Japanese Horror Cinema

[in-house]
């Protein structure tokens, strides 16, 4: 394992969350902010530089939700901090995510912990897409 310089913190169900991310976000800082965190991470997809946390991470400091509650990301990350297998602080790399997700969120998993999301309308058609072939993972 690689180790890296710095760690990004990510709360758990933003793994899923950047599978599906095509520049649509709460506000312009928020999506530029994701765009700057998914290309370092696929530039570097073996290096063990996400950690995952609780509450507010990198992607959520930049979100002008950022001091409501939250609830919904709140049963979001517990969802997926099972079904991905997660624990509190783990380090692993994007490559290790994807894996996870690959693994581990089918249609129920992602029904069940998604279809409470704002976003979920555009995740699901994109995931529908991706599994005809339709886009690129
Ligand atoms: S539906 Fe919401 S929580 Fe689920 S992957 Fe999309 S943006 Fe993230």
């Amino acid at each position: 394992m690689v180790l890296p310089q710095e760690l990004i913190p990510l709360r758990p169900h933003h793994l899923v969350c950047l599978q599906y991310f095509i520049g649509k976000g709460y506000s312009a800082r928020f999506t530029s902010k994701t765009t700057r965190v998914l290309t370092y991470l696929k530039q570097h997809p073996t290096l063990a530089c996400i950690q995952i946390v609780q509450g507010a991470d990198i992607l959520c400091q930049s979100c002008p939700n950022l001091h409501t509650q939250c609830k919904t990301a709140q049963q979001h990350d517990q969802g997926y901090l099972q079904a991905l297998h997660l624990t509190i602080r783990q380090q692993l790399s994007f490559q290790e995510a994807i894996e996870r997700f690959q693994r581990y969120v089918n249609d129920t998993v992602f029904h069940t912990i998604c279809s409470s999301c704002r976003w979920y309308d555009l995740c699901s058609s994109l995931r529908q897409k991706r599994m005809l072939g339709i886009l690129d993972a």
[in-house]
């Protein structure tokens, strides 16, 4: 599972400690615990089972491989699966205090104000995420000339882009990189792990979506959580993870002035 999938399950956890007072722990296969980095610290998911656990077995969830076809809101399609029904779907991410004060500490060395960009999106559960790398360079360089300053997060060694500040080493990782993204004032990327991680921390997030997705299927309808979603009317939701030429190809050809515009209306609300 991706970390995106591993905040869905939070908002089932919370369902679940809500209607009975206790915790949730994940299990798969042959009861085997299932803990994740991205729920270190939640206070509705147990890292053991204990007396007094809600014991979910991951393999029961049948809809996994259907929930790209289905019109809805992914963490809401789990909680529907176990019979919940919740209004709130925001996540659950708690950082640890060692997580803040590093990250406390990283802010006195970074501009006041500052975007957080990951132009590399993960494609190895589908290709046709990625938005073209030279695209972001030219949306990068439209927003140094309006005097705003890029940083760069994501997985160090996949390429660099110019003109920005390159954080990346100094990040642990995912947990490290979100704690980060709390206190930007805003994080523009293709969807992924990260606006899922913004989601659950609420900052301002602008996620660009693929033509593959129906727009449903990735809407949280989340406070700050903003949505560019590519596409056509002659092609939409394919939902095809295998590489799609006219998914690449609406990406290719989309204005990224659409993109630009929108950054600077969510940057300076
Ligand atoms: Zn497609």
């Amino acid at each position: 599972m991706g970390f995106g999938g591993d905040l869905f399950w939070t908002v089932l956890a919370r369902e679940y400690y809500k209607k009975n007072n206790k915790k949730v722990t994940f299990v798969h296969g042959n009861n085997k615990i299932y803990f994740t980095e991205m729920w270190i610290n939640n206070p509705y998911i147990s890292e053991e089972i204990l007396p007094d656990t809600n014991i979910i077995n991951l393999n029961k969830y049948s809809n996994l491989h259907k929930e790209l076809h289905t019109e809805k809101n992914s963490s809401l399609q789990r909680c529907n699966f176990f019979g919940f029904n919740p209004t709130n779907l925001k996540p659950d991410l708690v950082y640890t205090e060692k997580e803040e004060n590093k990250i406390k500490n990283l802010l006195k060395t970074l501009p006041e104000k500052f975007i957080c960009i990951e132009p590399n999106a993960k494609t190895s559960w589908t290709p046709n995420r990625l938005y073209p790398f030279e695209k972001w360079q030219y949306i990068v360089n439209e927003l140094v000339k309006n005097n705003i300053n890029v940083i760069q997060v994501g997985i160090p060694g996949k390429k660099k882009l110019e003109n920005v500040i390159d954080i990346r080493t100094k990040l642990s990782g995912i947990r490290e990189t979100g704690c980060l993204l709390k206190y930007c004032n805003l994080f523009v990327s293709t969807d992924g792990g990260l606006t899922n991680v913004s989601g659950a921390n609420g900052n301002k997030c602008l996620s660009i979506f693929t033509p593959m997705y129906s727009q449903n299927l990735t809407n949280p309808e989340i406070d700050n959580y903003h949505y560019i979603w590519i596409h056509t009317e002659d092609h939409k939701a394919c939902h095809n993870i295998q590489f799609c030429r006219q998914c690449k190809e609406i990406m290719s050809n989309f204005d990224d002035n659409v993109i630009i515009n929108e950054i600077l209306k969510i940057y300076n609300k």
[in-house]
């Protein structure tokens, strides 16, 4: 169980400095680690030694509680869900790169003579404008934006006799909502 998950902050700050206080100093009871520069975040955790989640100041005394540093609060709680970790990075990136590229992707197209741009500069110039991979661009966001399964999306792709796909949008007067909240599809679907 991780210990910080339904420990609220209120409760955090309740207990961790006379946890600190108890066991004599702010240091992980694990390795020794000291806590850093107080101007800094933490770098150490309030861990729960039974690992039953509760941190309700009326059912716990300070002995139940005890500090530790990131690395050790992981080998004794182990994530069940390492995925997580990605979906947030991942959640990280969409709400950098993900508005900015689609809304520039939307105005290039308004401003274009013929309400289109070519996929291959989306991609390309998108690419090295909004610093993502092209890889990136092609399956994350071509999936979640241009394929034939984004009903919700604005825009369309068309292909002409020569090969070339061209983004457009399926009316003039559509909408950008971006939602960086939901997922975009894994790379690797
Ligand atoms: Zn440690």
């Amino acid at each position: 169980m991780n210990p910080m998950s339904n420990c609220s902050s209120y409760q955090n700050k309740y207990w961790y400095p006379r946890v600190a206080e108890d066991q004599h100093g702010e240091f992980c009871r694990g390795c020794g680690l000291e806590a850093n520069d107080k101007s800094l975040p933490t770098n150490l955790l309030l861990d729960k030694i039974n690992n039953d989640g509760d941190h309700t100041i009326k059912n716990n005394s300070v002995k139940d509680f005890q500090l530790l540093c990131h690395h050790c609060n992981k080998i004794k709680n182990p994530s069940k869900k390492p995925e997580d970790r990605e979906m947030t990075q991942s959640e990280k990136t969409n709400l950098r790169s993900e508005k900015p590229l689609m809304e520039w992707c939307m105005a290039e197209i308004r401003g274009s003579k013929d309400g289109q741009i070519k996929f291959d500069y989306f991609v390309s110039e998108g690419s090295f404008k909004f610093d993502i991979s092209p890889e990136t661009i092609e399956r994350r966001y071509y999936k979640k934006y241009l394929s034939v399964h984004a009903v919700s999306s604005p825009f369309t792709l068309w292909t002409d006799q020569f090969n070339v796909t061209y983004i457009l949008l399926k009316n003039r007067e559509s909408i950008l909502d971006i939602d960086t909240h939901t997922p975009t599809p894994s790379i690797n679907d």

A much-needed critical introduction to some of the most important Japanese horror films produced over the last fifty years, Japanese Horror Cinema provides an insightful examination of the tradition's most significant trends and themes. The book examines the genre's dominant aesthetic,cultural, political and technological underpinnings, and individual chapters address key topics such as: the debt Japanese horror films owe to various Japanese theatrical and literary traditions; the popular "avenging spirit" motif; the impact of atomic warfare, rapid industrialisation andapocalyptic rhetoric on Japanese visual culture; the extents to which changes in the economic and social climate inform representations of monstrosity and gender; the influence of recent shifts in audience demographics; and the developing relations (and contestations) between Japanese and "Western"(Anglo-American and European) horror film tropes and traditions.Extensive coverage of the central thematic concerns and stylistic traits of Japanese horror cinema makes this volume an indispensable text for a myriad of film and cultural studies courses.
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